Mercer Report: Hedge fund industry faces 2006 performance challenges, but weathered a tough 2005 well

The 2006 outlook for the hedge fund industry looks challenging, following what will be remembered as a tough 2005, reports Mercer Investment Consulting, Inc.

In its latest hedge fund newsletter, Mercer notes that last year, hedge fund managers faced a difficult market environment marked by low volatility and low risk premiums and several scandals brought the industry unwanted attention.

Despite these serious challenges, the hedge fund industry has demonstrated remarkable resilience, as assets are firmly above USD 1 trillion by all accounts.

In order to avoid being harmed by accounting shenanigans, investors must ask tough questions up front and spend more time on operational due diligence, said Jeff Gabrione, a Chicago-based senior consultant with Mercer IC who specializes in hedge funds.

Need for increase in non-investment due diligence

"By some accounts, up to 50 per cent of all hedge fund collapses are the result of operational failures, particularly misrepresentations, misappropriations of funds, and unauthorized trading," Gabrione said. "Investors were reminded of the important role that non-investment due diligence plays when selecting hedge funds and the need for them to fully integrate operational issues into the investment decision-making process."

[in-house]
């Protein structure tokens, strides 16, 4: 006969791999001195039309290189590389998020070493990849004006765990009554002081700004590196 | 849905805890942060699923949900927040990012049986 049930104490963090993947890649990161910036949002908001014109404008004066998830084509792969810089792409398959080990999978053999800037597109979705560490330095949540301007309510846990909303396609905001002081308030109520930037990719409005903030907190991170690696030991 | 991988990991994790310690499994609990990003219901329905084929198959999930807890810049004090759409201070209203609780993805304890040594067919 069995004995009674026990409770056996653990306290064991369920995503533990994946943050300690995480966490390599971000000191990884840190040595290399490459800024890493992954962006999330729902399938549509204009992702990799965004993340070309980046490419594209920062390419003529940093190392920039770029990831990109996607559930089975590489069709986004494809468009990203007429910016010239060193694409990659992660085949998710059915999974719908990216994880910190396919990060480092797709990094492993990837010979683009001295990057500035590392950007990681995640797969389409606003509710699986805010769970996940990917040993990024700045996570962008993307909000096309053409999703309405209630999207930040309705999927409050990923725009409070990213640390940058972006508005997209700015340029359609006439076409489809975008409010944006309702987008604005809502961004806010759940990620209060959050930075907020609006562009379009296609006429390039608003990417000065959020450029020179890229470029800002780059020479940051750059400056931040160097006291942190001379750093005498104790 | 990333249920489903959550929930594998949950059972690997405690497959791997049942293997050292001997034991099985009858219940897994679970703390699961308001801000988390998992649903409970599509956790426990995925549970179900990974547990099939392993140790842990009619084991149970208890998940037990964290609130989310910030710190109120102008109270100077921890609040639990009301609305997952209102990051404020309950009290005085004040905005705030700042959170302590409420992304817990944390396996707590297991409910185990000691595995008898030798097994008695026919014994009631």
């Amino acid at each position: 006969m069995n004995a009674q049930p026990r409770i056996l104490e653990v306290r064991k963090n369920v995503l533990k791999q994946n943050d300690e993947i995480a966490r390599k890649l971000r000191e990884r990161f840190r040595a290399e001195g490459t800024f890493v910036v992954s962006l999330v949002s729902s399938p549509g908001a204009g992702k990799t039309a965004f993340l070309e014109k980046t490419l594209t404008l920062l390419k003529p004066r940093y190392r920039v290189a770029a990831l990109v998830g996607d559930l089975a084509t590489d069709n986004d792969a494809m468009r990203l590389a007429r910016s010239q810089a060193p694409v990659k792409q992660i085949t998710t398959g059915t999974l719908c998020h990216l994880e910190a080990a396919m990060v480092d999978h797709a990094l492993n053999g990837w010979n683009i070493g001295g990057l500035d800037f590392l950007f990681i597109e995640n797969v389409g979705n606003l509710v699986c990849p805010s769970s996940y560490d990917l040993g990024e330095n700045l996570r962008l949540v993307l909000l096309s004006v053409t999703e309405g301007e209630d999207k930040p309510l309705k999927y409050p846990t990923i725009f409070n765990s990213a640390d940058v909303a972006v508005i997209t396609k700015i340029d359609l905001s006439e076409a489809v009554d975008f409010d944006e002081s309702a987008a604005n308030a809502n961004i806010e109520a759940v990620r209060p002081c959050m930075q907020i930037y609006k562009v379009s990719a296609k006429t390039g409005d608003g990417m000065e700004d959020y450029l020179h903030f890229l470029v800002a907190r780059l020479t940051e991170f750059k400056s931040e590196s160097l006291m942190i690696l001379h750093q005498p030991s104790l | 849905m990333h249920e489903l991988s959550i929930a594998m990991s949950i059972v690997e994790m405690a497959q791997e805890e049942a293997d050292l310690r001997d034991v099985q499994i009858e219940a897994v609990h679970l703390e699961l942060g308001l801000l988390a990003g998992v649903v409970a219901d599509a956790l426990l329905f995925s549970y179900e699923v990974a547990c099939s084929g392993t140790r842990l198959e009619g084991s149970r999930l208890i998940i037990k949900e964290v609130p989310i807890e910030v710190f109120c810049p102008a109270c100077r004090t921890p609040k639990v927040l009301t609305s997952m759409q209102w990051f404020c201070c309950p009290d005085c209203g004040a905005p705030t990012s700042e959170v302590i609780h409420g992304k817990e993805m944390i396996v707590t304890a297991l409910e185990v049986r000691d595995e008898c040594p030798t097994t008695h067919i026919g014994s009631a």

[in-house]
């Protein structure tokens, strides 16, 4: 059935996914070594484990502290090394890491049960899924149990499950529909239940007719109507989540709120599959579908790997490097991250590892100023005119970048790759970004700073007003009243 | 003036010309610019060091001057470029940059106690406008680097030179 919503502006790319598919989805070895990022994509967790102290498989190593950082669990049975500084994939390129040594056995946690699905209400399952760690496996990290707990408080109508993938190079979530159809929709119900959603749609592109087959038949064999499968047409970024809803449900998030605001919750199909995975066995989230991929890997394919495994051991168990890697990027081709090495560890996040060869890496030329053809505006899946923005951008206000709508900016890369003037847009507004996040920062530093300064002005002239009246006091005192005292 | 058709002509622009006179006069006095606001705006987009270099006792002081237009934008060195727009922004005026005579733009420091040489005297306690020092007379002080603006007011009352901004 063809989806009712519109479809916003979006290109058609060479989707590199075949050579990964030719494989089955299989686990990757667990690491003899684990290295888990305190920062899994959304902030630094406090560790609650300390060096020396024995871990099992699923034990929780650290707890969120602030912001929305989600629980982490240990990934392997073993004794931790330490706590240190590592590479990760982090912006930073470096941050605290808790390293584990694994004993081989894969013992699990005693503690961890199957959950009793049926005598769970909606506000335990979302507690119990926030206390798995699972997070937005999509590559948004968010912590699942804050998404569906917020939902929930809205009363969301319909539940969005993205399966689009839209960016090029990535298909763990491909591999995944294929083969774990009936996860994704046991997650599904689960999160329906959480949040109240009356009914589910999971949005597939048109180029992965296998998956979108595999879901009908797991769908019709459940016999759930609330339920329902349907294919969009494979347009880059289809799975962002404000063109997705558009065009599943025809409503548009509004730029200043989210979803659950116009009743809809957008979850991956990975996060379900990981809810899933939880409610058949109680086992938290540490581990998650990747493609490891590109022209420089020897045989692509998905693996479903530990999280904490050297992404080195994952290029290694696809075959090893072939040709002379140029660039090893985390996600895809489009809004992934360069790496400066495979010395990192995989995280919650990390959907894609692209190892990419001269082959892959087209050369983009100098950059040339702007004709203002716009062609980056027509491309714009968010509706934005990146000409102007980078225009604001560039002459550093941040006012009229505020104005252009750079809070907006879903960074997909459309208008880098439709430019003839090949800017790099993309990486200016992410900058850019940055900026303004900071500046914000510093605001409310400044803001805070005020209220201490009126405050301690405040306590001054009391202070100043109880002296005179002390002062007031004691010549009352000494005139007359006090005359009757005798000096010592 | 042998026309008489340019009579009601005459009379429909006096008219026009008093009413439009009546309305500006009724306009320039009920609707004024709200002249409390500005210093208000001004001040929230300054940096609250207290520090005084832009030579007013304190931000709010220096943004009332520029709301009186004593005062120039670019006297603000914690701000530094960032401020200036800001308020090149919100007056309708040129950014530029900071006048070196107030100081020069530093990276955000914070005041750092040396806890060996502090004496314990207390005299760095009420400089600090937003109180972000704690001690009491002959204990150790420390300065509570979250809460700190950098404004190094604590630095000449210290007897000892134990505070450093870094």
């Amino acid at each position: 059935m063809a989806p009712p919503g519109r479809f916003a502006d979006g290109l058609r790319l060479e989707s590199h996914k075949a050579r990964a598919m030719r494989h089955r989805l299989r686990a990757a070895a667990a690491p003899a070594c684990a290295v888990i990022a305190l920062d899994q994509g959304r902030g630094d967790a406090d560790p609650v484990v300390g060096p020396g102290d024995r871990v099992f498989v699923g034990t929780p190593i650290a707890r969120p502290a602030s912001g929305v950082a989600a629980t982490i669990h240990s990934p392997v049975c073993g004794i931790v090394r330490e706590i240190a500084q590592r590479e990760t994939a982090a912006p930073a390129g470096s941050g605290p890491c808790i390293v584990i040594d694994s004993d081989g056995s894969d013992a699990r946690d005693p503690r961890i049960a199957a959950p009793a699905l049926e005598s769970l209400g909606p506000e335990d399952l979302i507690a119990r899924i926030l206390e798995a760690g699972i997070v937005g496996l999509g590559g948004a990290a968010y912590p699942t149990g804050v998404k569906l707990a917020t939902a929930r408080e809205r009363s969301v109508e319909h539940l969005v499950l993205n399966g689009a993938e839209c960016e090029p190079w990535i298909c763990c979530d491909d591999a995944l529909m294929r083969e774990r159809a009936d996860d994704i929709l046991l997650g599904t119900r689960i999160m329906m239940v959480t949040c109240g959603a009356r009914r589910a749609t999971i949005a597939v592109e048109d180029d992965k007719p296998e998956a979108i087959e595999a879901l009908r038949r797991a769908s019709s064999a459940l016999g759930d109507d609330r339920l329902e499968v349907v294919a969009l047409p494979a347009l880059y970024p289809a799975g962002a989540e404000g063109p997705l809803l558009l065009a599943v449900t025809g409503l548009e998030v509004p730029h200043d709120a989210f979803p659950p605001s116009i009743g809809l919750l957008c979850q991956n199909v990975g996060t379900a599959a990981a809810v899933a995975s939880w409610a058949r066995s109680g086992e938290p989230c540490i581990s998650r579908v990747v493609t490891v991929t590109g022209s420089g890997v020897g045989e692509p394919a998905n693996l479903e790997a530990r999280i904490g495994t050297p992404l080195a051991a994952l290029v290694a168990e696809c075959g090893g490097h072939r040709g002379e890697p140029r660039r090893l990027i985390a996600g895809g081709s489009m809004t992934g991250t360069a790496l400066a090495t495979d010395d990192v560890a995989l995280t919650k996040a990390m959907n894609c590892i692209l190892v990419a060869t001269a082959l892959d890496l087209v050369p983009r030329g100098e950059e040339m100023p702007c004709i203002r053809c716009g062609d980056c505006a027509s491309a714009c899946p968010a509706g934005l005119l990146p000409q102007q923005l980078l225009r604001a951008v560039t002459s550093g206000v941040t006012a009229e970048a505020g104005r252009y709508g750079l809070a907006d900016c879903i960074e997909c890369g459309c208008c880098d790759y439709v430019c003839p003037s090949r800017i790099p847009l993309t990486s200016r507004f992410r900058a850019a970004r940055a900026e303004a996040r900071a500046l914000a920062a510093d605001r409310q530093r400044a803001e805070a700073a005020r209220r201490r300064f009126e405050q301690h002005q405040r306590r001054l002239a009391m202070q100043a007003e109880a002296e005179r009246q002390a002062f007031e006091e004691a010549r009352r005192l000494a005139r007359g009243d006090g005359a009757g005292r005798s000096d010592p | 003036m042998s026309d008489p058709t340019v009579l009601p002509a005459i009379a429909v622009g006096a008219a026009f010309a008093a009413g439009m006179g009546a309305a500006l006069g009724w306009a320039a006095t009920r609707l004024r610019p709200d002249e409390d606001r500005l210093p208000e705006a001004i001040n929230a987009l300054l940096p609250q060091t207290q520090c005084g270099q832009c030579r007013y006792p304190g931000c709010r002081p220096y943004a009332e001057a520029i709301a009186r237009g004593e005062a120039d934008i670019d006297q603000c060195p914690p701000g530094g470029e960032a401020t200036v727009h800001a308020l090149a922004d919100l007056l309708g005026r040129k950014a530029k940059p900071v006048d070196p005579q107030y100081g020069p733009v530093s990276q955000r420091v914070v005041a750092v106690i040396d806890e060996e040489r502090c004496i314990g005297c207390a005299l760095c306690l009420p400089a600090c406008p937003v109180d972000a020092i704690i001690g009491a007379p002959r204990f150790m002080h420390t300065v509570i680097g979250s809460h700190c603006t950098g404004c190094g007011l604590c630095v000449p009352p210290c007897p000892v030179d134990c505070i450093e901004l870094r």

Non-investment due diligence includes accounting practices and valuation methods; legal structure, regulatory, and compliance policies; trading, settlement, and execution procedures; human resource practices; implementation of technology; review of service providers; and management and governance practices.

Focus on placing funds of hedge funds within diversified strategy

In order to deliver the level of returns necessary for many actuarial assumptions, some investors will consider specialized, or focused, fund of hedge funds instruments. Most investors rely on a diversified fund of hedge funds approach. Sometimes they require more upside return potential than the broad strategy offers but cannot accept leverage. Focused funds of hedge funds serve this need while preserving some of the benefits of a broadly diversified approach. While these funds come in many different varieties, the most popular are market neutral and equity long-short products.

"This specialized strategy can serve either as a complement to a broadly diversified strategy or as part of a portable alpha program," Gabrione said.

An investor gets the risk-mitigating benefits of the fund of hedge funds structure, but can better match specific risk-return considerations than a traditional, broadly diversified fund of hedge funds. "Similar to other investment decisions, investors must be comfortable that the manager has expertise within this specialty," added Gabrione.

Need for proper benchmarking

After a year when hedge fund returns overall seemed disappointing relative to past performance, Mercer IC stresses the need for benchmarking managers.

"Over a three-year period, successful managers ought to attain their stated targets," said Gabrione. "Peer comparisons are the next most effective means of benchmarking performance. Finally, investors can compare the hedge fund's performance to an index for a rough gauge of opportunity cost, although we do not advocate it as the sole benchmarking metric. Ultimately, the decision to hire or retain a manager comes down to more than performance, but proper benchmarking makes the decision easier."

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